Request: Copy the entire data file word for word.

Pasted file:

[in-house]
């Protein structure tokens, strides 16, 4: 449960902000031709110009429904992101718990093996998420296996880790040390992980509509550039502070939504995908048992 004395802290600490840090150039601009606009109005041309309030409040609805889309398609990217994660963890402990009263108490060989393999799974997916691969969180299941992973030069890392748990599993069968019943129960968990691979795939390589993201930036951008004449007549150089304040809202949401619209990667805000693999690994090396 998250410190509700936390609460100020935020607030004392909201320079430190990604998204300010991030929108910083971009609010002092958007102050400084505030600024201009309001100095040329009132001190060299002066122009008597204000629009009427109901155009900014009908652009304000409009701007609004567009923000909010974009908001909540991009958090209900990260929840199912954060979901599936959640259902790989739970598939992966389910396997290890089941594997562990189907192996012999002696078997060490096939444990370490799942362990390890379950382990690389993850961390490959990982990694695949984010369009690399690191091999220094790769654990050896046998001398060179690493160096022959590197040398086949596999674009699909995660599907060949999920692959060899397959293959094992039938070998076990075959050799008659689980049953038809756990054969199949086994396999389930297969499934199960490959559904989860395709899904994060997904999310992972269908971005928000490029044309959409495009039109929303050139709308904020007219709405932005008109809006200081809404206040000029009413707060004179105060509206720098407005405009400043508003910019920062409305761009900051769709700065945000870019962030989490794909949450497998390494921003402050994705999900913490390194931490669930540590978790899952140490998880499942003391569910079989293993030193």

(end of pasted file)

[in-house]
């Protein structure tokens, strides 16, 4: 449960902000031709110009429904992101718990093996998420296996880790040390992980509509550039502070939504995908048992 004395802290600490840090150039601009606009109005041309309030409040609805889309398609990217994660963890402990009263108490060989393999799974997916691969969180299941992973030069890392748990599993069968019943129960968990691979795939390589993201930036951008004449007549150089304040809202949401619209990667805000693999690994090396 998250410190509700936390609460100020935020607030004392909201320079430190990604998204300010991030929108910083971009609010002092958007102050400084505030600024201009309001100095040329009132001190060299002066122009008597204000629009009427109901155009900014009908652009304000409009701007609004567009923000909010974009908001909540991009958090209900990260929840199912954060979901599936959640259902790989739970598939992966389910396997290890089941594997562990189907192996012999002696078997060490096939444990370490799942362990390890379950382990690389993850961390490959990982990694695949984010369009690399690191091999220094790769654990050896046998001398060179690493160096022959590197040398086949596999674009699909995660599907060949999920692959060899397959293959094992039938070998076990075959050799008659689980049953038809756990054969199949086994396999389930297969499934199960490959559904989860395709899904994060997904999310992972269908971005928000490029044309959409495009039109929303050139709308904020007219709405932005008109809006200081809404206040000029009413707060004179105060509206720098407005405009400043508003910019920062409305761009900051769709700065945000870019962030989490794909949450497998390494921003402050994705999900913490390194931490669930540590978790899952140490998880499942003391569910079989293993030193």